7. I think the elephant in the room is what happens to programs that are revenue based once the IRS decides to look into it. If it truly becomes a rebate for travel paid by someone else (most business travelers are spending their company’s/investors’ money, not their own), then the IRS may treat this as compensation. That then becomes taxable.

    If it’s not revenue-based earning, then it’s something they might not sniff around on as much.

  8. Andy has it right: AA doesn’t need to switch to revenue-based status earning because qualification with EQPs already fast-tracks passengers who spend more. It’s a long-in-place de facto revenue-based program.

    AnonChi does raise an interesting point about potential tax consequences, especially for business travelers.

  9. Sounds like Randy gave Doug Parker a cold headache……….Advantage has never been a frequent flyer follower as much as they have been an innovator……why change that Randy?…….and Andy and Susan B have the formula laid out…….much simpler for IT folks to program in the % rather than change it all to $$$…….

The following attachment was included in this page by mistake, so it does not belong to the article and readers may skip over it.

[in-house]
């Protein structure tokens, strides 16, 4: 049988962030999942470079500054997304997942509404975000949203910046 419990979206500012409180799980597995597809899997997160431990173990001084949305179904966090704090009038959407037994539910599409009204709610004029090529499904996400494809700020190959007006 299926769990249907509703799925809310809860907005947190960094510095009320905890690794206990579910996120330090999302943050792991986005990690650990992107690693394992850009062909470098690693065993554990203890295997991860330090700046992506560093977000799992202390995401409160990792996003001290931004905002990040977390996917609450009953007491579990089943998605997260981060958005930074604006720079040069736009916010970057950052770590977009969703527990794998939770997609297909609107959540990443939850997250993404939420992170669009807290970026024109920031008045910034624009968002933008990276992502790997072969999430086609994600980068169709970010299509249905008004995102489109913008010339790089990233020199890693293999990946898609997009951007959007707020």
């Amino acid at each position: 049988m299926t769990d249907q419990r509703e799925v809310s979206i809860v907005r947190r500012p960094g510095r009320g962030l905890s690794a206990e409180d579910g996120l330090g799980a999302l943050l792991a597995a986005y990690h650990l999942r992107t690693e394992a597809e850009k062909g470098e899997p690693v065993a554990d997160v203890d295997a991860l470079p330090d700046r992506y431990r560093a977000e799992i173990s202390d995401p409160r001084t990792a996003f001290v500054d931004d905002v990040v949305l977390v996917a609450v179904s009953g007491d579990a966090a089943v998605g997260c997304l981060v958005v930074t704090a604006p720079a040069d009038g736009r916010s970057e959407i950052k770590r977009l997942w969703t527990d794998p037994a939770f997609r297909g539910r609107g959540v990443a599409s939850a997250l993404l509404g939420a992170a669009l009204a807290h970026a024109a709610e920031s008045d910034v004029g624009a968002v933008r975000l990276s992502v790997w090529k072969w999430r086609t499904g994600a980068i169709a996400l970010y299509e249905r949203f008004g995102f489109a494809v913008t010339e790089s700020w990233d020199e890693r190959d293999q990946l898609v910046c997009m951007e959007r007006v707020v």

10. AA already has the capability of running a revenue based program. That is a large part of what ventana upgrade was all about. Any age t using the system can now see your spend numbers and decide whether to give you a fee waiver or frant you a specia, request accordingly.

    All they have to do is migrate US on the same platform and make a few adjustments to calculations and the GUI and voila, there is the revenue based system.

    I wouldn’t trust Douggie not to declaue any further than I can throw him….

  11. Corky has is right. Integrate then innovate. Trying to bite off more than you can chew is a mistake that hurts everyone if things don’t go perfectly – morale is lowered, Customers are let down, investorts forecast inaccurately. Worse, it can be more expensive to build as you try to duplicate everything across 2 systems and deal with unique errors. Much easier to come to common, established standard, then innovate.

  12. I wonder at Randy’s motivation behind his advocacy of revenue-based programs. (I’m not 100% clear if he’s in favor of RDM, EQM, or both) The FFP game changes significantly if a full revenue-based (a la’ Southwest) came to fruition across the board. And so too would BA, MP, and all the related miles & points businesses.